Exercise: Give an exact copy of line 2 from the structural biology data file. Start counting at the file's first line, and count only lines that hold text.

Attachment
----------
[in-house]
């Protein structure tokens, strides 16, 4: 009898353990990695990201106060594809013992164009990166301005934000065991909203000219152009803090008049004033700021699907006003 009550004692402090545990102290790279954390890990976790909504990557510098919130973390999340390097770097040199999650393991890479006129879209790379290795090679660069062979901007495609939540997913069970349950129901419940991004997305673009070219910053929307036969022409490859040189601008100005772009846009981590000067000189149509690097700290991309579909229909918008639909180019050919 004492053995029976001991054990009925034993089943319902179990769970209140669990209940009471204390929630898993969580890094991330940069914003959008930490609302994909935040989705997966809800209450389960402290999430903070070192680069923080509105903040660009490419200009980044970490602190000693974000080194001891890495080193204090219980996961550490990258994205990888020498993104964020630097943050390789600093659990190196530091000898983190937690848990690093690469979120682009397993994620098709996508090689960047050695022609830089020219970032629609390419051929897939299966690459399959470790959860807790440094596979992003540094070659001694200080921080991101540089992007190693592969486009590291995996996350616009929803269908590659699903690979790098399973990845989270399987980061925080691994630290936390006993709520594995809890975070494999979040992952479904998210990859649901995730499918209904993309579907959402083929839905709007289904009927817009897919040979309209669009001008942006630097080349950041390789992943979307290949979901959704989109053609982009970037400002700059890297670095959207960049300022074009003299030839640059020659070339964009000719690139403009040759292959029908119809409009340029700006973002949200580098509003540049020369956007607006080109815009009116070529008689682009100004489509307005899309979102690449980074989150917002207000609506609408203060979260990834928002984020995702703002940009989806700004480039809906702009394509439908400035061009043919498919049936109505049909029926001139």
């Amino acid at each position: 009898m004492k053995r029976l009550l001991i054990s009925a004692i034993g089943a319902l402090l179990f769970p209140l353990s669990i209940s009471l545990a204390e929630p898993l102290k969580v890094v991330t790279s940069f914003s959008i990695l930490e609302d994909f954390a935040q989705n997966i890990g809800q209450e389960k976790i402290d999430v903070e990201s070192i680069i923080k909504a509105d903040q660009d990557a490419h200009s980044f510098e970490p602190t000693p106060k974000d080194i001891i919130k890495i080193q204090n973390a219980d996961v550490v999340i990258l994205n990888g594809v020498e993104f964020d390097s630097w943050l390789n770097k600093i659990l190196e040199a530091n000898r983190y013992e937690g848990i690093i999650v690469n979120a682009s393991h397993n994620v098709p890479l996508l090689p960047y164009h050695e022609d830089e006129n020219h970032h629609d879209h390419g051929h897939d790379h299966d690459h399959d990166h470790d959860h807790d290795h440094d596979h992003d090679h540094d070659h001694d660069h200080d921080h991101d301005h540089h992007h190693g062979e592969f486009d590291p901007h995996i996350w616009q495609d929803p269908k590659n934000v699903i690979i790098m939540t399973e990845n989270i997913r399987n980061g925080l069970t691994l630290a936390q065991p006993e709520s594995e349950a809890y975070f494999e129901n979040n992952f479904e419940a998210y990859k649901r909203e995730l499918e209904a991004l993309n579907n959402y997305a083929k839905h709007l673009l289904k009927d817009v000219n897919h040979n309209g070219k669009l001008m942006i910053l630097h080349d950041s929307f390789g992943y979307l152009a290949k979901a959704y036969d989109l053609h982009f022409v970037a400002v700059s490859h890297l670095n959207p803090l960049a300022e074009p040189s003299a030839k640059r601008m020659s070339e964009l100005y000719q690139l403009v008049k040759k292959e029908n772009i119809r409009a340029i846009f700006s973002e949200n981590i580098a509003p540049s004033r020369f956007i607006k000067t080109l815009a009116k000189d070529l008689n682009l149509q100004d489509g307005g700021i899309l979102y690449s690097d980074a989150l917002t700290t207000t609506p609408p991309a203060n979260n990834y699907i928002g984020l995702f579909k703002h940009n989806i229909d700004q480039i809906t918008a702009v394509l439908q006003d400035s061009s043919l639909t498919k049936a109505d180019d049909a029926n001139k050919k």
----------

């Protein structure tokens, strides 16, 4: 009898353990990695990201106060594809013992164009990166301005934000065991909203000219152009803090008049004033700021699907006003 009550004692402090545990102290790279954390890990976790909504990557510098919130973390999340390097770097040199999650393991890479006129879209790379290795090679660069062979901007495609939540997913069970349950129901419940991004997305673009070219910053929307036969022409490859040189601008100005772009846009981590000067000189149509690097700290991309579909229909918008639909180019050919 004492053995029976001991054990009925034993089943319902179990769970209140669990209940009471204390929630898993969580890094991330940069914003959008930490609302994909935040989705997966809800209450389960402290999430903070070192680069923080509105903040660009490419200009980044970490602190000693974000080194001891890495080193204090219980996961550490990258994205990888020498993104964020630097943050390789600093659990190196530091000898983190937690848990690093690469979120682009397993994620098709996508090689960047050695022609830089020219970032629609390419051929897939299966690459399959470790959860807790440094596979992003540094070659001694200080921080991101540089992007190693592969486009590291995996996350616009929803269908590659699903690979790098399973990845989270399987980061925080691994630290936390006993709520594995809890975070494999979040992952479904998210990859649901995730499918209904993309579907959402083929839905709007289904009927817009897919040979309209669009001008942006630097080349950041390789992943979307290949979901959704989109053609982009970037400002700059890297670095959207960049300022074009003299030839640059020659070339964009000719690139403009040759292959029908119809409009340029700006973002949200580098509003540049020369956007607006080109815009009116070529008689682009100004489509307005899309979102690449980074989150917002207000609506609408203060979260990834928002984020995702703002940009989806700004480039809906702009394509439908400035061009043919498919049936109505049909029926001139």